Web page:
So he cooked lamb to masticate,
All the while muddled in obvious poverty and propinquity;
Funnily, a renaissance troll he would always be.

P.S. Who the he** offered up Supercalifragilisticexpialidocious?!

StanH said...

Eureka! Again down the Mississippi -- coffee, fishing -- a renaissance of the South. The clattering of pots from the kitchen, a person’s step, the coo of a dove, a sort of onomatopoeia giving texture to life’s soundtrack. Lazy in the summer’s heat, the sound of a calliope playing some poor chap’s requiem could be heard. Somehow the melody sounds so familiar as you slowly doze off. Three voices could be heard, “not the Lollipop Guild, those evil bastards.” The perfect segue of the song and dance group of Barry, Biden, and Nancy singing a rollicking version of supercalifragilisticexpialidocious -- in tails, canes, and top hats, the quintessential song and dance troupe -- weird. Falling still deeper into sleep, floating into darkness, an endless tunnel under a forgotten bridge, a troll named Auntie-Baker of Pie has been known to dwell. Propinquity to Auntie is something no one can desire as it continually masticates its pie while seeming to gesticulate, with its hoof to come closer, its words muddle, using no logic. Then suddenly in my dream, the sun burst, and the neighbors kid, Grace, was screaming, “It’s a lamb on a lilac blanket.” Confused, I had to plop down, thinking to myself,” Please, shut the hell up!” Startled awake by what I had seen, I awoke to a kind of antidisestablishmentarianism, a separation, if you will, to a funnily or awkward place where a bard was speaking in soothing tones, to matriculate to my environs a day earlier. I felt like a spiritual murderee, a part of the nomenclature, a poverty of the soul that has no winner. Thank you and goodnight : )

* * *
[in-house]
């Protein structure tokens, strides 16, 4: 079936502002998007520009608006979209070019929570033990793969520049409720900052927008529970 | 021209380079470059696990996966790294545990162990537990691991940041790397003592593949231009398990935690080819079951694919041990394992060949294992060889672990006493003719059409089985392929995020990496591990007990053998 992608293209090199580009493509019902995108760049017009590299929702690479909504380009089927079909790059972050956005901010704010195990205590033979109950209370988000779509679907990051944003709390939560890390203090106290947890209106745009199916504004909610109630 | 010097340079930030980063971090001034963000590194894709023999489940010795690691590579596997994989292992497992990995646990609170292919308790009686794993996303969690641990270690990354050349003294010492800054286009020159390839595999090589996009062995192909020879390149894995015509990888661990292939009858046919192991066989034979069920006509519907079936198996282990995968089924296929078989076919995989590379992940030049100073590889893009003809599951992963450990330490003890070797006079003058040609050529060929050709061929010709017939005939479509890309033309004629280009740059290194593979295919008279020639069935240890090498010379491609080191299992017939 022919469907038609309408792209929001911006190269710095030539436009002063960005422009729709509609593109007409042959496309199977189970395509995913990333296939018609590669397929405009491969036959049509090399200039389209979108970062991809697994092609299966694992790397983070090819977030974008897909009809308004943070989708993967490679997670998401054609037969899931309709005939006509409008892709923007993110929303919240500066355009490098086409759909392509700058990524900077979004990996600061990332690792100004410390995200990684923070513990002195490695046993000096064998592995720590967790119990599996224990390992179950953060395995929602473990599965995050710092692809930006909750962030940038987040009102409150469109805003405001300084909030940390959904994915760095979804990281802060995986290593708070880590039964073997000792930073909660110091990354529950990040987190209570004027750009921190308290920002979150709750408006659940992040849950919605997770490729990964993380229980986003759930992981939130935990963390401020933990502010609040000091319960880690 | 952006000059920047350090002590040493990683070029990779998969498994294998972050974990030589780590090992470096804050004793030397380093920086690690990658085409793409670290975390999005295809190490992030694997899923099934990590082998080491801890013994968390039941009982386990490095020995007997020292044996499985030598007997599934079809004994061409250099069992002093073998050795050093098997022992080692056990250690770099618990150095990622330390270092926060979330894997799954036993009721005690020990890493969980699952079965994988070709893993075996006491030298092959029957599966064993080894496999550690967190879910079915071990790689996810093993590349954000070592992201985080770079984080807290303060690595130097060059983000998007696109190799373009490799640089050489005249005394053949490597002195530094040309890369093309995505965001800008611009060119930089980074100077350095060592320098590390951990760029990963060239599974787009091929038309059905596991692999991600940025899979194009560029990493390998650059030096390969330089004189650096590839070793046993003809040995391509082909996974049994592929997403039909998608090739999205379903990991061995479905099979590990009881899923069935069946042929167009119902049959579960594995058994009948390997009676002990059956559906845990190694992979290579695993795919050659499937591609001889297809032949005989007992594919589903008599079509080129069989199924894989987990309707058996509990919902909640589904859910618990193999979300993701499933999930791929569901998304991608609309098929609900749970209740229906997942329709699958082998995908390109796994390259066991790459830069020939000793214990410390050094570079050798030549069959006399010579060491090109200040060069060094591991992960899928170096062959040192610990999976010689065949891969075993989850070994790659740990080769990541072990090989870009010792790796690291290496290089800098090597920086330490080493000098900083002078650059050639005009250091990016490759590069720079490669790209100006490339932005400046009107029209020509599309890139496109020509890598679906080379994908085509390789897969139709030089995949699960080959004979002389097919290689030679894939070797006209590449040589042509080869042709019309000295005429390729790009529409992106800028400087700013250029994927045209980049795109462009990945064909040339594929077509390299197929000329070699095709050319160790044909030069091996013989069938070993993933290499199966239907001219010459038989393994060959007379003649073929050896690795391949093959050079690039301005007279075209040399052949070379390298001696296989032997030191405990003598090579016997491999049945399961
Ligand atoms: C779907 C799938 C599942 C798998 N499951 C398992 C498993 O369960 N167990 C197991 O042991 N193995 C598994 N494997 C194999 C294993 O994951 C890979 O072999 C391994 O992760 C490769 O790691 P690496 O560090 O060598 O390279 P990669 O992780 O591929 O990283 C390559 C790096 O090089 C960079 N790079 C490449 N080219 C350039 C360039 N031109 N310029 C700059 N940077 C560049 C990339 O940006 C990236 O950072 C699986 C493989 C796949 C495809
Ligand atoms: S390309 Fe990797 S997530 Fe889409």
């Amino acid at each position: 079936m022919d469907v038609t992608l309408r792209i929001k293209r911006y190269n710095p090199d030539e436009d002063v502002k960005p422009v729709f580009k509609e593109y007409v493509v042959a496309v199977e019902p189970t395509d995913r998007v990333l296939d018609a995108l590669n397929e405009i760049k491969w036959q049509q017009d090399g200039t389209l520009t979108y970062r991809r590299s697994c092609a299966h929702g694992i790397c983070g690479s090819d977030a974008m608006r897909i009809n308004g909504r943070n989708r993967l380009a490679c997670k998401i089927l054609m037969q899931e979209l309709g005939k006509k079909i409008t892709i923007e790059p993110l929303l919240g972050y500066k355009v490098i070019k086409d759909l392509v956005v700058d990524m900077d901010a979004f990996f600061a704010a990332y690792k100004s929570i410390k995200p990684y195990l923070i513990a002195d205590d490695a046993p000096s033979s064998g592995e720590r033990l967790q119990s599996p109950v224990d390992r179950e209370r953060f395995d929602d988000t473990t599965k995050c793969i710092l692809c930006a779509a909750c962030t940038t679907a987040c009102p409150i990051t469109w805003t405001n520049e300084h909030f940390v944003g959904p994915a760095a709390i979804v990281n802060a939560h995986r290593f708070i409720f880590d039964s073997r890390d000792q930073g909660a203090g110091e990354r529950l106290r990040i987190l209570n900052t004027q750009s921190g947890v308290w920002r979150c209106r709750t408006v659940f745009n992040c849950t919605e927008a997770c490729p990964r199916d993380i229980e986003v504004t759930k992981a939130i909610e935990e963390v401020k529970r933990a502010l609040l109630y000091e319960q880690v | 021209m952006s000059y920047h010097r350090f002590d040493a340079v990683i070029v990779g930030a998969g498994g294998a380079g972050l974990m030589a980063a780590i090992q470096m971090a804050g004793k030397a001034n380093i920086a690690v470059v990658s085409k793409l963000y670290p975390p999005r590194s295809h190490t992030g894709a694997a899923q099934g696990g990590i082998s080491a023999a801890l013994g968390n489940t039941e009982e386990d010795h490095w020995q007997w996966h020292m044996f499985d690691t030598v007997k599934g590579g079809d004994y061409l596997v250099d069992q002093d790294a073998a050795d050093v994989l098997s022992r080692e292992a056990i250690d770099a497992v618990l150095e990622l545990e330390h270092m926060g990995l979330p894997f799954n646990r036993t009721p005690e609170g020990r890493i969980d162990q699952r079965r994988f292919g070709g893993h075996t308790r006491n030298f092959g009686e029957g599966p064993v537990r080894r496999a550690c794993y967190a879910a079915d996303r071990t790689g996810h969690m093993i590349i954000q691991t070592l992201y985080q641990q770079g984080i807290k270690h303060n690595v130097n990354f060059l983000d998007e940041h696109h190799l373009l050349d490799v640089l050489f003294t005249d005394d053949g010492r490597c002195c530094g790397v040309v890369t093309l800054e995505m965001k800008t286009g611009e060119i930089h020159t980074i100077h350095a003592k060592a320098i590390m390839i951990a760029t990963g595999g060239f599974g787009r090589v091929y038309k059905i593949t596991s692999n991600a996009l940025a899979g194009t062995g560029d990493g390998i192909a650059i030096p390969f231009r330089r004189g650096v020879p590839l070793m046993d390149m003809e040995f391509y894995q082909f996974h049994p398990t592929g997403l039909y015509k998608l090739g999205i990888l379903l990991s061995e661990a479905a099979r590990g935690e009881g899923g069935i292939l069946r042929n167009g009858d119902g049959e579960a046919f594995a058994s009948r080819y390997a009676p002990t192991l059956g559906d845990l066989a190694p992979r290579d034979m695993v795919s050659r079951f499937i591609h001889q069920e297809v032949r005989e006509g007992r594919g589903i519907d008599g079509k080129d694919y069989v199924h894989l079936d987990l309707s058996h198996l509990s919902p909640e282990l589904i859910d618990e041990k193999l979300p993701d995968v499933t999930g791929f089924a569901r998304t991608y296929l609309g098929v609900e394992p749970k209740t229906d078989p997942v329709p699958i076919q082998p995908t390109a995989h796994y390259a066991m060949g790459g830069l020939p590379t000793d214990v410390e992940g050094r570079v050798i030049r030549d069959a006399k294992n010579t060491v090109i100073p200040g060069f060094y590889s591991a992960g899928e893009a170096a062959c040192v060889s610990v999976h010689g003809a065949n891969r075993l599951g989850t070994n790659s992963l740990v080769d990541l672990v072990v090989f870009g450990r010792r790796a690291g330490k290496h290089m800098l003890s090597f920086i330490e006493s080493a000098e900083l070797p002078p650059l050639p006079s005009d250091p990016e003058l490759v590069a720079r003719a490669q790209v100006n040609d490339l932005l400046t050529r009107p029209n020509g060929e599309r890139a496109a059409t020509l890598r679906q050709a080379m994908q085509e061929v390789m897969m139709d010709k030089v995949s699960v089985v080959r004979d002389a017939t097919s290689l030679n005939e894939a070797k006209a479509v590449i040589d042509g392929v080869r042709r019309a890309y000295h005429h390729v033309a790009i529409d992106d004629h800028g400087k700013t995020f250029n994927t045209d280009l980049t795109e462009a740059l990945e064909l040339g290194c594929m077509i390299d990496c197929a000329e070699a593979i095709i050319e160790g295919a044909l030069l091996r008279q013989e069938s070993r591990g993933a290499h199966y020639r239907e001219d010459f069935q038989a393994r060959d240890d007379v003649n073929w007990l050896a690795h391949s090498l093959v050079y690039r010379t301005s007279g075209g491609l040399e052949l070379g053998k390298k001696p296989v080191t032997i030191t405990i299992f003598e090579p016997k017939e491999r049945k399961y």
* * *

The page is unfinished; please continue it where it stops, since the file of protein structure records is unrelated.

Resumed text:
patti said...

my guess is that you are relieved i didn't make that comment about my fav word. oh the embarrassment ;)

oh, and i have a troll that came by way of this blog. i haven't seen him here, but he's been fed all day long over at my place. got any troll-be-gone i can borrow?!

AndrewPrice said...

Stan, That really reminds me of some of the stuff I read in American Lit. Very impressive!

Writer X, Requiem for a troll! Ha! I love it.

Patti, A troll? From here? I thought we are all up on our shots. . .

CrisD said...

The simplicity of the lamb born long ago in poverty-
Among the blooms of a spring lilac He appeared bearing Grace.
Once sung by bards of the renaissance the voices now dwindle.
Perhaps he dwells along a quiet sunrise by the great Mississippi where three gather drinking coffee and fishing. Pleasing Him.

StlDan said...

Katie Couric, Keith Olbermann and Chris Mathews announcing the Republicans have taken control of both houses of Congress.

AndrewPrice said...

Cris D, very nicely done!

Everyone is certainly rising to the challenge!

(Patti, I don't know who that is.)

Unknown said...

StanH: Now THAT was impressive.

Monica said...